#1  
Old 07-07-2014, 07:44 AM
Serf
 
Join Date: May 2014
Location: Michigan
Posts: 9
Default Another newbie dough question

Hi all,

I've been practicing with various dough recipes for my newly build WFO. I kind of created my own recipe by taking bits and pieces from other recipes. I think I'm close to something that I'm going to be ultimately happy with, but not quite there yet.

Before I ask my question, please take a look at my ingredients:

2.2# bag Caputo 00 flour
1 g yeast
1 oz salt
20 oz water

(I know, a mix of volume and weight measurements, but that's what I ended up with after experimenting with different recipes.)

Then, my steps:

1. Dissolve yeast in the water (warm). Let sit for 3-5 minutes.
2. Pour yeast into Kitchen Aid mixer.
3. Add flour and mix with dough hook on low for 10 minutes.
4. Add the salt and continue mixing for another 5 minutes.
5. Take dough ball from mixer and let rest on the counter (covered in plastic wrap) for 40 minutes.
6. Make 6 9.5-ounce dough balls.
7. Put dough balls into covered plastic bin. Leave on counter for 4 hours.
8. Put plastic bin into refrigerator overnight.
9. Three hours before cooking, remove bin from refrigerator and put on counter.
10. Hand stretch ball into flat disc, add sauce and toppings, bake in WFO.

Now, here's my issue. :-)

When I look at the dough balls in the plastic bin (right before I'm going to stretch one out), they look nice and smooth...a bit flattened out from when they originally went in, but smooth none the less. However, when I take a ball out of the bin, it turns ugly. It's almost like it goes back to what it looked like when I first took it out of the mixer. I am able to manipulate it as I stretch it into the flat disc, but I'm guessing there's something wrong at this step.

Also, when I stretch it, it doesn't look like the pretty doughs I see in all of the videos. It is very pliable, though, and I have very few holes, if any. It just doesn't stretch nicely and as roundly as I would like. Again, I'm thinking there's a problem with the rise time (fridge or counter) or maybe something else.

Can any one see what I'm doing wrong here?

I know I'm not going to have dough like all of the youtube video chefs I see online, but I'm hoping to figure out what I'm missing here so that I can get close.

Thanks in advance for any help you can give me.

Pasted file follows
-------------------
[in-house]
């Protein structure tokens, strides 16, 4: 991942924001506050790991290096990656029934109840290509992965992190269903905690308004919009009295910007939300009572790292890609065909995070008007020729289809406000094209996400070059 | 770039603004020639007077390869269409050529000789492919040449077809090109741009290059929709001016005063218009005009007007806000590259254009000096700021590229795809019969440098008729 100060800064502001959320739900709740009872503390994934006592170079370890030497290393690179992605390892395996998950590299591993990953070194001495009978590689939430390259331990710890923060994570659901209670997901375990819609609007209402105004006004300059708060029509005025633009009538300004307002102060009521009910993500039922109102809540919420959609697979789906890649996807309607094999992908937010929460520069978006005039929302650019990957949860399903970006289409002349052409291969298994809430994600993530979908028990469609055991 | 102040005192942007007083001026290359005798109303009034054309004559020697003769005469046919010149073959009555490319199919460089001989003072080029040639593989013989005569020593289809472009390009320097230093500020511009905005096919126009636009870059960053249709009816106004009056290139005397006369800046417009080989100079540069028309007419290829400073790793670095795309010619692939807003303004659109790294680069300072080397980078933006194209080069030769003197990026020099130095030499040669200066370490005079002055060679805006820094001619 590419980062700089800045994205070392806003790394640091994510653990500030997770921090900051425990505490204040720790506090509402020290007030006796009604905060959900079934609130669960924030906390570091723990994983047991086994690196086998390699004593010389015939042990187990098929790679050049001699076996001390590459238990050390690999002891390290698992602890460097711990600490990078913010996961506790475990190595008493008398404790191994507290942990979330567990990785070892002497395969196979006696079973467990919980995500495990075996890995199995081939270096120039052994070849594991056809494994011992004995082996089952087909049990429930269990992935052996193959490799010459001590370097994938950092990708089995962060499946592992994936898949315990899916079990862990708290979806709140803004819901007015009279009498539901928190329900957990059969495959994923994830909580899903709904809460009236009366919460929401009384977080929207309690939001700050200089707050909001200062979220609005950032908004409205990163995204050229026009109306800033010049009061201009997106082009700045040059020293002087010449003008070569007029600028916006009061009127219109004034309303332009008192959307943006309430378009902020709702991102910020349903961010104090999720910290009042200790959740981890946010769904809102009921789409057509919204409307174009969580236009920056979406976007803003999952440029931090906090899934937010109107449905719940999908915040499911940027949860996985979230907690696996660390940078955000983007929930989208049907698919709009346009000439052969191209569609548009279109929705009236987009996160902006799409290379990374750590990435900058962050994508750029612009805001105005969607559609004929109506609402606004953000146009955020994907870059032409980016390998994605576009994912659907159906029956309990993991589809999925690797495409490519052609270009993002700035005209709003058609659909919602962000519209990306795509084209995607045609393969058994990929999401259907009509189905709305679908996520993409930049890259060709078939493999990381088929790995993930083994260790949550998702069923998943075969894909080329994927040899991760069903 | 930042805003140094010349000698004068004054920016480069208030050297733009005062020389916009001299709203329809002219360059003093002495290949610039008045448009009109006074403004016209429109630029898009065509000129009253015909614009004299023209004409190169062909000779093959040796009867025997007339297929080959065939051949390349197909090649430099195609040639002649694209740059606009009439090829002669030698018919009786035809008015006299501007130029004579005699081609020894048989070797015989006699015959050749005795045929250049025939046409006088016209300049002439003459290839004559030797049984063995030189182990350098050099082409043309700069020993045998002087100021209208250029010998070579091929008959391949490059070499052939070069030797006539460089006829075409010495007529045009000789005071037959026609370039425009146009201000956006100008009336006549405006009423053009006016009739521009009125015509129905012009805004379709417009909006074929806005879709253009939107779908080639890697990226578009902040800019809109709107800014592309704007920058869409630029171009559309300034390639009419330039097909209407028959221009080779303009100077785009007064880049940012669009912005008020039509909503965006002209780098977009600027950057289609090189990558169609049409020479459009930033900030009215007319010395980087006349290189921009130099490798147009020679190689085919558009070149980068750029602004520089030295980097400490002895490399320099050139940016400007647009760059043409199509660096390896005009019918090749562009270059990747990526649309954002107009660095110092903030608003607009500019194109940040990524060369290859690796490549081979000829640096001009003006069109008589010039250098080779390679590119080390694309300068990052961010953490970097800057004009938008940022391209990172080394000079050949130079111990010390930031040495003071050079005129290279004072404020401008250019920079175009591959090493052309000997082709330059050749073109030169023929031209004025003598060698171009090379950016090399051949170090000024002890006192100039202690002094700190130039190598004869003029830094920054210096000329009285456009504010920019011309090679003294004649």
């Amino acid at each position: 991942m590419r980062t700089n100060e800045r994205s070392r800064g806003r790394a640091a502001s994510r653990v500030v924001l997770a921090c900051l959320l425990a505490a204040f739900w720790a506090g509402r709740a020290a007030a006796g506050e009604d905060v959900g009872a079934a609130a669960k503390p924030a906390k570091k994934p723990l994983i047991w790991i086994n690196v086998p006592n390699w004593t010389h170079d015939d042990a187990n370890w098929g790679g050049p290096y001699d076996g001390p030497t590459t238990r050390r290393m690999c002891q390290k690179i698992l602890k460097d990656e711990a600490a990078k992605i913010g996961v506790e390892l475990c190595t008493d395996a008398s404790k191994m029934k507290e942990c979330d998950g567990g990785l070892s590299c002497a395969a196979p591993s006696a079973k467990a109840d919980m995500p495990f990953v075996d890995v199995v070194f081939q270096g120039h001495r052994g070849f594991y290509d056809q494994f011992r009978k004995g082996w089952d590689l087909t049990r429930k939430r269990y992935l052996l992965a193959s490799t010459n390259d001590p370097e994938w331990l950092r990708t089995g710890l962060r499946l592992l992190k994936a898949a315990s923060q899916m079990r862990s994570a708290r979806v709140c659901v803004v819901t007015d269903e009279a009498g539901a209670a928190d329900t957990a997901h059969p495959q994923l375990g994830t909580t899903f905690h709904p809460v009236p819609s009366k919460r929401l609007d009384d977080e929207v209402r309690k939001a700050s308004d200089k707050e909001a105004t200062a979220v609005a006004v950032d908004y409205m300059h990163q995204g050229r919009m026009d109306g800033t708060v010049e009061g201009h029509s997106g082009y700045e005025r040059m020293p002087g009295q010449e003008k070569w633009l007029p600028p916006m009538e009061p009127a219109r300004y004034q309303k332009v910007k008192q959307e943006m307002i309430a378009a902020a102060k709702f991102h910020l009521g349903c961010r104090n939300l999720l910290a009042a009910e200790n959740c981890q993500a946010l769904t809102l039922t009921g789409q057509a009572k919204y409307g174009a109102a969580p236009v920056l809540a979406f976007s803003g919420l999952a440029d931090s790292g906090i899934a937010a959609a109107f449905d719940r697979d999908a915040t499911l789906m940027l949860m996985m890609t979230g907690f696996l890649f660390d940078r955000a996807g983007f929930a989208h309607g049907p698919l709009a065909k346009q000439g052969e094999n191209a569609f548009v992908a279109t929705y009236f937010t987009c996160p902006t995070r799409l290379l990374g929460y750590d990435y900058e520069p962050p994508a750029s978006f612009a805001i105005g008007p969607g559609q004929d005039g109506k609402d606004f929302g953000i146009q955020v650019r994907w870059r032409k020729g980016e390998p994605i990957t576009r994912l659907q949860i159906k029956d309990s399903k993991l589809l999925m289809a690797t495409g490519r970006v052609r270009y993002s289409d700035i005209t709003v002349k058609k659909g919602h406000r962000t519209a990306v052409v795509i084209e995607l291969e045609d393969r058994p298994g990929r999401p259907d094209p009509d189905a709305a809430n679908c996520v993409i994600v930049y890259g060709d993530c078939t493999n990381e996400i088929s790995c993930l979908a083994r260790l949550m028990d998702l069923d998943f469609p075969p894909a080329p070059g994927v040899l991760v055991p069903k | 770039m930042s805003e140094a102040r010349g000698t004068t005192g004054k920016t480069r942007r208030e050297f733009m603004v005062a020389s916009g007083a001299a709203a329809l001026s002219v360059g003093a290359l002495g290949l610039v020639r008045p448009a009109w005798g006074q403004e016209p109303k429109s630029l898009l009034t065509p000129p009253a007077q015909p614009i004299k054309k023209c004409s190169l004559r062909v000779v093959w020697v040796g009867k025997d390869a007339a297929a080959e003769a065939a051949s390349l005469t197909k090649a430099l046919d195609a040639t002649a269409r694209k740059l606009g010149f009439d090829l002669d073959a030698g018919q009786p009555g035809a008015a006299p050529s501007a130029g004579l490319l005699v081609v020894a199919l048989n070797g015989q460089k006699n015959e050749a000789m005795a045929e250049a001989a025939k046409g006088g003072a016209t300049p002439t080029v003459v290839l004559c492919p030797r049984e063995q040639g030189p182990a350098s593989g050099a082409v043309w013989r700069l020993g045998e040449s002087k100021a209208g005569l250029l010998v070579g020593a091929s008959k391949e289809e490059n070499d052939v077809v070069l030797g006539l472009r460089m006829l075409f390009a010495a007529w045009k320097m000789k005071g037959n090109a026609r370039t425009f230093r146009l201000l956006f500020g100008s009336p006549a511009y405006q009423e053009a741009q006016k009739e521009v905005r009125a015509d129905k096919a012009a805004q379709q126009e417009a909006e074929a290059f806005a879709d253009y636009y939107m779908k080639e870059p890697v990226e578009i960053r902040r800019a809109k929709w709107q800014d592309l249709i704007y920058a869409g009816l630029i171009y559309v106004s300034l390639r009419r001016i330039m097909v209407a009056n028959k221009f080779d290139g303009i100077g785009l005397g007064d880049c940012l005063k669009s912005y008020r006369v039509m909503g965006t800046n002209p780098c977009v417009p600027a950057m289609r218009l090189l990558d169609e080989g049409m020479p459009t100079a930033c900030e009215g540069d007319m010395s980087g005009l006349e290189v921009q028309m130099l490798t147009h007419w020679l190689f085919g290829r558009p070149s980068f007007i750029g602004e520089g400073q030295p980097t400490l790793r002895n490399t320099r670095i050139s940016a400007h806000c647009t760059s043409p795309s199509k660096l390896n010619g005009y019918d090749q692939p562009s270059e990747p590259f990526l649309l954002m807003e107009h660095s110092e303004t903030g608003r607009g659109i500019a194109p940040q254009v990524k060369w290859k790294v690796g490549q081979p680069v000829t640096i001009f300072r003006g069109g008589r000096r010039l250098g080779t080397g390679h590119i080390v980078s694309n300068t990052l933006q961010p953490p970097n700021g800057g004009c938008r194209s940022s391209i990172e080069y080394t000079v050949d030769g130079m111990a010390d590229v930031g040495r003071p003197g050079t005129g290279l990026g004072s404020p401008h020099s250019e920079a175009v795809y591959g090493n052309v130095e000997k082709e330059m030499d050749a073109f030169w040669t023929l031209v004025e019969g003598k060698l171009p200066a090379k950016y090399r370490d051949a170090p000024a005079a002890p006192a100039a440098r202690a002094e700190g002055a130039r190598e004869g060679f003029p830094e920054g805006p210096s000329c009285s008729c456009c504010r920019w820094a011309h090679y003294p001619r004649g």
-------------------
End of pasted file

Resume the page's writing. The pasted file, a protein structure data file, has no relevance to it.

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  #2  
Old 07-07-2014, 09:25 AM
Tscarborough's Avatar
Il Pizzaiolo
 
Join Date: Oct 2009
Location: Ausitn
Posts: 3,117
Default Re: Another newbie dough question

It all looks correct to me. Are you oiling the plastic tubs? You may also want to try using the balls straight from the fridge, that is how I do it.
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  #3  
Old 07-07-2014, 09:31 AM
Serf
 
Join Date: May 2014
Location: Michigan
Posts: 9
Default Re: Another newbie dough question

I am not oiling the tubs. I did try sprinkling tops with flour in a previous batch, but I'm not sure that made a difference. Honestly, it was a different recipe so I'm not sure it's a fair comparison. Would oil or flour help with the spreading?

So you shape the balls right from the fridge without letting them come to room temperature? I stretches easily? I would think that it would be very elastic (bounce back when you try and shape it). But, what do I know...I'm a newbie. ;-)
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  #4  
Old 07-07-2014, 09:49 AM
hodgey1's Avatar
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Join Date: May 2013
Location: NW Pennsylvania USA
Posts: 321
Default Re: Another newbie dough question

Hello,

I have a couple of comments on your potential issues. First,I would highly recommend a tried and true recipes available right here on the forum that are bullet proof. Once you become skilled at using a proven recipe then I would suggest messing with it and making it your own if necessary.

Secondly, my guess is, your problem is a combination of a few things. One, letting it rise on the counter for four hours prior to putting it in the refrigerator, I think you maybe exhausting your yeast. As soon as you ball it, put it in the chill chest to slow ferment for a couple of days then pull it out an hour or two prior to use. Slow fermenting your dough will improve your texture and flavor. Two, when I look at your yeast quantity if I'm reading your post correctly that your using 2.2 lbs of flour, the yeast quantity looks too low, I use twice what your recipe says.

When looking at a pizza dough recipe pay attention to the percentages of the ingredients based on weight. My current recipe is using around 67% water to flour ratio. I would highly recommend weighting all your ingredients, but especially your flour and water.

Here is my recipe, substitute what ever flour you want and it will make a great pie but I prefer the high gluten flour.
2 Size: 13-14" pizzas
• 370g High Gluten Flour
• 250g 80 degree water
• 1 tsp rapid rise yeast
• 1.5 tsp fine sea salt
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Last edited by hodgey1; 07-07-2014 at 10:40 AM. Reason: Calculation error